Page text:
A Fall Monarch
A monarch puts an egg beneath a frond,
Where there it briefly bonds
Upon this leaf 5 days,
Then hatching, eating, here it 2 weeks stays,
Abides this host till 2-inch this worm weighs,
Then ventures forth to hang --
A pupa in a day, and 10 days it will change.
'Tis then this chrysalis turns black and splits --
And butterfly exits
To hang about to dry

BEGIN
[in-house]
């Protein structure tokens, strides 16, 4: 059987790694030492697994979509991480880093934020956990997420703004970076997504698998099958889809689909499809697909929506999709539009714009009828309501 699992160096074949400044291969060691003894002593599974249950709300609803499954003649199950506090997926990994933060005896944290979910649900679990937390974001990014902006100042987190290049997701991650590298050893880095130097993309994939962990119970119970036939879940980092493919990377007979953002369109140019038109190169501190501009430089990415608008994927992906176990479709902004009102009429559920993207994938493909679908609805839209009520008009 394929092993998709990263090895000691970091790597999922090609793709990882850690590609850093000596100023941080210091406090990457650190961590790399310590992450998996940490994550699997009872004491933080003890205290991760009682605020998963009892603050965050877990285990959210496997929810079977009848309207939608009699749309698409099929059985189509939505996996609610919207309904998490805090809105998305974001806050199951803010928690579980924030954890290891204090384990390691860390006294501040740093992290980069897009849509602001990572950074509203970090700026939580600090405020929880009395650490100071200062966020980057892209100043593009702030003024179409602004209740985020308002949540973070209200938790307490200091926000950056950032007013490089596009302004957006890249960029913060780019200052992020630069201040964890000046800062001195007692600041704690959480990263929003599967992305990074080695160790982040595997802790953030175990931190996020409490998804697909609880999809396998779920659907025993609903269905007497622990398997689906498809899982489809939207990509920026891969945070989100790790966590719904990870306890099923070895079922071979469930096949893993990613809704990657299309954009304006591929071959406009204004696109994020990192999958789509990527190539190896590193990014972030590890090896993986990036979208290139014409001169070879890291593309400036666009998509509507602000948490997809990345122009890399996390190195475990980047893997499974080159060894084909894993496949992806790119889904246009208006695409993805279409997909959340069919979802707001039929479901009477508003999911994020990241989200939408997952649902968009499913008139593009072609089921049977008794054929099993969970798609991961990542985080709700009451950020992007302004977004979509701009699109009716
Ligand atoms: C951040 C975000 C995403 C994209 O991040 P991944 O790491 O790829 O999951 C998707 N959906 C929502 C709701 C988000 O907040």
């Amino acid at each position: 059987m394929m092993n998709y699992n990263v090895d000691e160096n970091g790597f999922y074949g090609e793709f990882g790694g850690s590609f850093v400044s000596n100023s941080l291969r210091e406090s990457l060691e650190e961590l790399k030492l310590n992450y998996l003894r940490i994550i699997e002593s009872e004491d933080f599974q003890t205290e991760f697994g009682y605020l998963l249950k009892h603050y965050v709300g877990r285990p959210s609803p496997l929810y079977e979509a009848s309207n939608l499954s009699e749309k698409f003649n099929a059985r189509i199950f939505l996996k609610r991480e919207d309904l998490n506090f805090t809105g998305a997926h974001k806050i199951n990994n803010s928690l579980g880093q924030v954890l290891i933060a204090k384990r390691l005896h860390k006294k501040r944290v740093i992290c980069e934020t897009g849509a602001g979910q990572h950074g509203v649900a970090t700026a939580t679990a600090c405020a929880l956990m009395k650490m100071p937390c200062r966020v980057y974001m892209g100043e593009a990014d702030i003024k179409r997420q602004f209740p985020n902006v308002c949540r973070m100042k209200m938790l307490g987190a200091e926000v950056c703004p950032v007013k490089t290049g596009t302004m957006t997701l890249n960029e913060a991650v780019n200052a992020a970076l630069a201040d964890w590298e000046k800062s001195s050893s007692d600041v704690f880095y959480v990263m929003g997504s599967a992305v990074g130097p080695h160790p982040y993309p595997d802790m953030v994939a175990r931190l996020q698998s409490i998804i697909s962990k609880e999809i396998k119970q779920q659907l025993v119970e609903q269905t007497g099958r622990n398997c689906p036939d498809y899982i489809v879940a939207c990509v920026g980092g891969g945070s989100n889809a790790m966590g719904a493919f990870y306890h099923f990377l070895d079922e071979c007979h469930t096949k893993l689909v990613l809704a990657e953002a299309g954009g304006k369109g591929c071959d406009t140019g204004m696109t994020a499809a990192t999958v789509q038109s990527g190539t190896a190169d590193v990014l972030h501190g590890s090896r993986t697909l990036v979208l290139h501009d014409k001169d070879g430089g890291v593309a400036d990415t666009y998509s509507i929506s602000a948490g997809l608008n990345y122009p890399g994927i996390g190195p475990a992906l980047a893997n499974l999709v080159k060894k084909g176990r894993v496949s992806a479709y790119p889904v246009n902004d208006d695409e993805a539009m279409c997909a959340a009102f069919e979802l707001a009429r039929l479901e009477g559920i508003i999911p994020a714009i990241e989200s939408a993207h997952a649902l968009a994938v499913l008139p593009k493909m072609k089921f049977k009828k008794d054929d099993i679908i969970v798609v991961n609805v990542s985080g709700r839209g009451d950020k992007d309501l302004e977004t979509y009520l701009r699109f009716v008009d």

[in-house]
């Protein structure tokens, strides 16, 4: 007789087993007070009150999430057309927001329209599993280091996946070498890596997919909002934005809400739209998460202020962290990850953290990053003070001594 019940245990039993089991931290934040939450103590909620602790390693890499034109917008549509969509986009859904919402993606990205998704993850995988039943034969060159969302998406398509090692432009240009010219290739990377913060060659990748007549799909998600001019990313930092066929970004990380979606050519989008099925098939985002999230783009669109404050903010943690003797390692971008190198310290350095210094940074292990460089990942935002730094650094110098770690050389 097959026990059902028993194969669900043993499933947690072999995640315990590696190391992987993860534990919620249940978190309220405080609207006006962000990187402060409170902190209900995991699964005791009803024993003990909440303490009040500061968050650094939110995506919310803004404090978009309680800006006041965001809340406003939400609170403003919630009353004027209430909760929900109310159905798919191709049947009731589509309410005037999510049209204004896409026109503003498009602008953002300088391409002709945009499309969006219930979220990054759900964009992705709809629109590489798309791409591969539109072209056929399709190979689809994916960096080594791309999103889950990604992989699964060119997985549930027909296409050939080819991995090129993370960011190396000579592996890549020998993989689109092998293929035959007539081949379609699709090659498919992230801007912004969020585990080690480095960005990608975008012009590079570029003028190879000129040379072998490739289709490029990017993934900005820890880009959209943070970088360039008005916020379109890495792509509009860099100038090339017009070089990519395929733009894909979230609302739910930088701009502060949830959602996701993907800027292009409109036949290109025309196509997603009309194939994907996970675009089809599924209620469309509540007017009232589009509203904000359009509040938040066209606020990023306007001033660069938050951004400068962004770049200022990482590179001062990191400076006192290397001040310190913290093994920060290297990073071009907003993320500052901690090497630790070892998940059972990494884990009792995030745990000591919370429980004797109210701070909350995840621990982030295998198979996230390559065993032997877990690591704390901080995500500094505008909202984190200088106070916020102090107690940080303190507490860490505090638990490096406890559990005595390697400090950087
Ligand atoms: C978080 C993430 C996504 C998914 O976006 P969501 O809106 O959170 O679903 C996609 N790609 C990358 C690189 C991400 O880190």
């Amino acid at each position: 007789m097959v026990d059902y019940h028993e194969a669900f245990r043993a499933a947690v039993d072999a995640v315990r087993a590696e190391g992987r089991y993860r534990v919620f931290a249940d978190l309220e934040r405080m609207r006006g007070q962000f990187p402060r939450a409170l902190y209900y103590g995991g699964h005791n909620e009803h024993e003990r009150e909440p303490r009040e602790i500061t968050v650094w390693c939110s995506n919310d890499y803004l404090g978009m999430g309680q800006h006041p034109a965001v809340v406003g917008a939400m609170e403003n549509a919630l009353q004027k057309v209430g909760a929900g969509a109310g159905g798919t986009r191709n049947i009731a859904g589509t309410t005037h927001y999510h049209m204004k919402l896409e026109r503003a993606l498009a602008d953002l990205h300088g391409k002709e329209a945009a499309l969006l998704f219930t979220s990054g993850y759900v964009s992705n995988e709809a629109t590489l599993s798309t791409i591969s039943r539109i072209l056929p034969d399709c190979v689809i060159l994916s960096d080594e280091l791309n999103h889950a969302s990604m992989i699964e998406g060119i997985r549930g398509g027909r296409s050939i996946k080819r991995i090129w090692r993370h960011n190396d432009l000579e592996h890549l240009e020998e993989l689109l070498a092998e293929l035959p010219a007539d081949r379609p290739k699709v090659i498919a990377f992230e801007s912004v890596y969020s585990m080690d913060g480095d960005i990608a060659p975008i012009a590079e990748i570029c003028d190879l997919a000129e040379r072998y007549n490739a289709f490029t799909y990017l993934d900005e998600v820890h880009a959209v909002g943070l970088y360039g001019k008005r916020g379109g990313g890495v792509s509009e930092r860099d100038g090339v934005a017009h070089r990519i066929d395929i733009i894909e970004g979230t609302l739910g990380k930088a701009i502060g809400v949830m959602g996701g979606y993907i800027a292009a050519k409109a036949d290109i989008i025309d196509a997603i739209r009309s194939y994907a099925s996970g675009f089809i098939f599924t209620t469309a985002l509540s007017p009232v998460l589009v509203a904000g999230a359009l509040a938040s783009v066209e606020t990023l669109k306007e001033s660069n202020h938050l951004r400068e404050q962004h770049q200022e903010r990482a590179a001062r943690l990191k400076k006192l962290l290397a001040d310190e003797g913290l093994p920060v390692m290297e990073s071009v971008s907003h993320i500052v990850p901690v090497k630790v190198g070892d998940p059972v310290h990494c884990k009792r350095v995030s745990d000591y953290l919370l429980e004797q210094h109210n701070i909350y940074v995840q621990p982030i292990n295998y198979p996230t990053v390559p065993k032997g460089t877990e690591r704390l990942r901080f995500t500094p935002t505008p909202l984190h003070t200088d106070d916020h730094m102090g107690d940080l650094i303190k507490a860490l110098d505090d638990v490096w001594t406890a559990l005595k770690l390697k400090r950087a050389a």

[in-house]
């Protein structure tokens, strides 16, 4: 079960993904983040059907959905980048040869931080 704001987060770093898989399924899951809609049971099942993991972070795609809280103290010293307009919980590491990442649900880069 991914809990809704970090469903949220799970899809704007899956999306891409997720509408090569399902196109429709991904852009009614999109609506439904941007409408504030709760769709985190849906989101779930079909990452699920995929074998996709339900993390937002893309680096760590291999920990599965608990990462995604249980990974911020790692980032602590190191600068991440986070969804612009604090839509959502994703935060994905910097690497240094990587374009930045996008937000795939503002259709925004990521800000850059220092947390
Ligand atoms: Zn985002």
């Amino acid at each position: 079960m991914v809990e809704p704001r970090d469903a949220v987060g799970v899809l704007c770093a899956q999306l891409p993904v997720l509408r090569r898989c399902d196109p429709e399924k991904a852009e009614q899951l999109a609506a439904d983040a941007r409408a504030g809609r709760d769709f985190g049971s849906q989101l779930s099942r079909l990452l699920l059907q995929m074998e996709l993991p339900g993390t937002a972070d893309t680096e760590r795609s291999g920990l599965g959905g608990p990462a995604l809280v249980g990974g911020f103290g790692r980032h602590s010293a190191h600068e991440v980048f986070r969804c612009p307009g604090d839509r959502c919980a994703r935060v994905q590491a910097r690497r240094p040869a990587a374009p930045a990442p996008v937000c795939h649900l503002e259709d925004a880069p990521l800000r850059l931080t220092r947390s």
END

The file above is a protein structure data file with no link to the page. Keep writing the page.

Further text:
And then she drops and flops before she flies;
Her wings have grown with blood to sail the sky.
'Tis August's fading glow,
And monarchs hatching now, to migrate only know.
To mid-Iowa will this monarch waft,
2 weeks she southward drafts --
By mid-October over Wichita;
By wind and instinct, causing people awe;
November, Texas stays,
December, Mexico, 3/4ths her journey's made.
By mid-December, central Mexico,
3 months these woods she'll know,
Then northward she will fly,
her orange and black-veined wings will glint the sky,
And Texas she will catch a suitor's eye,
And here a new age lays,
Which in a month flies north, but she will pass away.
Poetry and Prose